LTNs have clear benefits: they improve air quality, increase the number of journeys made by walking and cycling, and show reductions in street crime. A study found that after three years, street crime decreased by 18%, with an even larger reduction found for violent crimes, and the most significant reduction for sexual assaults. One study found a 50% reduction in road casualties within LTNs with no increase on neighbouring roads. I know the right hon. Member for North East Somerset (Sir Jacob Rees-Mogg) is going to speak because what is being done in Bath city centre will affect neighbourhoods in his constituency. People fear the possible result in neighbouring wards or boundary streets, but clear evidence from the surveys shows that there is no such result. If there is evidence of it, of course we need to look at that.

Early findings indicate that LTNs make neighbourhoods a lot safer after they have been introduced. Air pollution is an invisible killer. A claim often made by opponents of LTNs is that emissions increase outside the designated LTN, but there is little evidence to suggest that that is the case. Researchers at Imperial College London found that NO2 declined by 5.7% within liveable neighbourhoods, and 8.9% on boundary roads. The Government’s own report acknowledges:

“By reducing traffic and emissions, LTNs can contribute to a cleaner, safer environment”.

Improvements to air quality, coupled with increases in active travel, contribute to healthier lifestyles, with long-term benefits through reducing demand on the NHS.

It is unfortunate that an unhelpful argument has broken out between central Government and local authorities. Local authorities want to work with Government to reduce emissions and make our roads safer, but this Government are intent on reducing councils’ abilities to do so. The right hon. Member for Chipping Barnet (Theresa Villiers) said that councils should consult more widely, and I agree with that. It is the best way of increasing democracy and allowing people to be part of the decisions made in their neighbourhoods. However, councils do not have the money or resources to do that, so the mandatory requirement is very limited, and although money is being put towards wider consultation, councils are being hampered. I absolutely agree that councils must consult more widely in order to include a wider group of people, but they also need the money to do so, which they currently do not have.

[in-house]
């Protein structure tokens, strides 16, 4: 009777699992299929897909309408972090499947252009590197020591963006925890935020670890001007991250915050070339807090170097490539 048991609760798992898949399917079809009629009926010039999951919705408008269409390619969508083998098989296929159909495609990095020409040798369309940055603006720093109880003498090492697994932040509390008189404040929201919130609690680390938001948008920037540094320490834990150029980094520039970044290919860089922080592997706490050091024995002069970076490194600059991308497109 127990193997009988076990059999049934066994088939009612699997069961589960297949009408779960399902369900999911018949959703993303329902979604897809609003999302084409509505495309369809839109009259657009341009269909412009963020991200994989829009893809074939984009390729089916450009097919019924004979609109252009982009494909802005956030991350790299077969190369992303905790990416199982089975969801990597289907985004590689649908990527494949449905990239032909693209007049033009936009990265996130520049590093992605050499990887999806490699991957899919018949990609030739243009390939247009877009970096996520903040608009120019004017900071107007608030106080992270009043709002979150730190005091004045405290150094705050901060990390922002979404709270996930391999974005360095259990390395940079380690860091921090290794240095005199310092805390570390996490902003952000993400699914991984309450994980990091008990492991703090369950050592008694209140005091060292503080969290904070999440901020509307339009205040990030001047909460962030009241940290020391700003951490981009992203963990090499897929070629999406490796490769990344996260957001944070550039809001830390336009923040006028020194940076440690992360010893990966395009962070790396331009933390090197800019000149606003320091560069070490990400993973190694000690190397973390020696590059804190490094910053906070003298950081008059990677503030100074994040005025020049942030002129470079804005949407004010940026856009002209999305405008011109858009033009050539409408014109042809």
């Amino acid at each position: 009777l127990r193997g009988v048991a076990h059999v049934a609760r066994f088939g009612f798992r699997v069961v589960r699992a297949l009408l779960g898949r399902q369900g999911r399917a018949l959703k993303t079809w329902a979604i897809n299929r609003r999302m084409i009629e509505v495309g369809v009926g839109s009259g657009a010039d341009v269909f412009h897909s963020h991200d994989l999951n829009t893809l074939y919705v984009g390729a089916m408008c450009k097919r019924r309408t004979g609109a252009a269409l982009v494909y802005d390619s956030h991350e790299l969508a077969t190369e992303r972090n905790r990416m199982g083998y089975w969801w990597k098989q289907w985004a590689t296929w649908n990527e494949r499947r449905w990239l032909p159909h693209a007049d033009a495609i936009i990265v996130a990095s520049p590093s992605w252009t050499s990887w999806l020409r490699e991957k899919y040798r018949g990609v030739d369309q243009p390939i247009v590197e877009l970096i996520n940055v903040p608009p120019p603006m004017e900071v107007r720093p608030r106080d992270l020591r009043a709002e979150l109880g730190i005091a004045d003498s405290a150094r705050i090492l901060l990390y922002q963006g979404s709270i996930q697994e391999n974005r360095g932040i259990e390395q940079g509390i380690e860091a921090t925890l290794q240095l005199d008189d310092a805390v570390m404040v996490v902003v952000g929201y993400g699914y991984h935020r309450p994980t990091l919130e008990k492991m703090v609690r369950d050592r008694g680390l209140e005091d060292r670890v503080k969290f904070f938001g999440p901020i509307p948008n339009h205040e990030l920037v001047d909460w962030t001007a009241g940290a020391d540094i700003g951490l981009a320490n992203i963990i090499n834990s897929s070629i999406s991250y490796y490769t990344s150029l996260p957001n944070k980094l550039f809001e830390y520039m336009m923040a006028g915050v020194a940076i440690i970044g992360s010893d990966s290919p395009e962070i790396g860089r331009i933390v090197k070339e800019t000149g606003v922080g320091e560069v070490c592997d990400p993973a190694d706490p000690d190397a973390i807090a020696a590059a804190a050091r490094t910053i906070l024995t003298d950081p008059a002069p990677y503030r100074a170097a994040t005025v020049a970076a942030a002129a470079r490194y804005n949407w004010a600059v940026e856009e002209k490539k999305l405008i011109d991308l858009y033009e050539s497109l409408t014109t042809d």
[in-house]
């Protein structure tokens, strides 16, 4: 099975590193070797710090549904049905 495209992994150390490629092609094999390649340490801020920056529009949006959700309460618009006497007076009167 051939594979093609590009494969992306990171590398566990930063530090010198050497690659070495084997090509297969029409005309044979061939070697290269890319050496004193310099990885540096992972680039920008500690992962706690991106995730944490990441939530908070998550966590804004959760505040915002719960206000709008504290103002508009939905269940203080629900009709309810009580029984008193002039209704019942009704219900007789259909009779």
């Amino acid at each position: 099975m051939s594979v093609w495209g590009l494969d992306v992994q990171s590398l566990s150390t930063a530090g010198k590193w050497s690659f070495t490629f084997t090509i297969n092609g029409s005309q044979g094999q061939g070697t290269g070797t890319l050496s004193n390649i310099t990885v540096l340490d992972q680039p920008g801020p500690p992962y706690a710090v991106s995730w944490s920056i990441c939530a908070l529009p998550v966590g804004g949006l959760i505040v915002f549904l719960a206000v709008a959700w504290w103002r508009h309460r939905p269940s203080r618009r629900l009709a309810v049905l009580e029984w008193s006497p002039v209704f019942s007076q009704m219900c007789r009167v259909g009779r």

That consultation would be great for democracy, except that we then have to think about how widely we consult. Is it the whole of the city? Is it the whole of the city and North East Somerset? Should it go beyond North East Somerset? Councils often end up consulting just the neighbours who are directly affected. As I have said, I am sad that this issue has ended up in debate, when we could have had an agreement across our communities, local government and central Government.

I will speak at greater length later, but the main thrust of the petition is to seek a review. That is what the Government have done, and that is what we are debating today. The debate is about a review of LTNs, and she is characterising it as a “them or us” situation. With respect, I am not sure that is a fair approximation of the review sought by the petitioners, which is exactly what the Government have provided.

Absolutely; I agree. It is meant to be about a review, but I find the argument is often skewed towards the people who simply object. I am happy to listen to what the Government have to say in response and to what the review process is producing. In my constituency of Bath, we are in the middle of a big discussion about LTNs and their principles, and I speak as a constituency MP.

Implementing LTNs must be bottom up and not top down. Councils must work closely with residents when they intend to implement LTNs. I look forward to the wider discussion, but, as I said, there are many proven benefits to the principles of LTNs, and I hope those principles are not neglected in the Government’s review.

May I begin by saying what a pleasure it is to serve under your chairmanship, Ms Harris, and by thanking you for understanding that I will not be able to stay till the end? I congratulate the hon. Member for Battersea (Marsha De Cordova) on her fine introduction to this important discussion and my right hon. Friend the Member for Chipping Barnet (Theresa Villiers) on her speech, which I agreed with almost in its entirety.

It is a particular pleasure to follow the hon. Member for Bath (Wera Hobhouse). My seat is a doughnut seat: the hon. Lady is the jam in the centre of the doughnut, and I am the heavy, leavened dough that surrounds the hon. Lady’s jam.

I wish to speak in the debate because of the effect that LTNs are having on my constituents. The anti-car policies that are being introduced have a big effect on people living in rural areas. They affect them as they try to go about their business without the concomitant benefits. An LTN being introduced in a city does not help someone living in a rural area who needs to go through, or do business in, that city. The fact that it also has effects on the businesses in the city is perhaps more a matter for the hon. Lady than for me, although many of my constituents own and have interests in businesses in Bath.

We have touched on consultation. As I understand it, opposition to the Sydney Place scheme has been 100:1 and more than 4,000 people have signed a petition against it—it is about not just the 57 who may have written to the hon. Lady, but the thousands of people living nearby who will be affected. We have to remember that, in 2022, 78% of journeys were taken by car and that, however much we wish to pretend otherwise, we are a society, a nation and an economy based on the internal combustion engine. As my right hon. Friend the Member for Chipping Barnet said, that is where our economic activity comes from. It is how people get to their jobs and take their children to school. We have to make a choice, as a Government and as local councils, about what approach we take to politics. Do we really think that we should be telling people how to lead their lives? Should we tell them what is good for them and make them do it?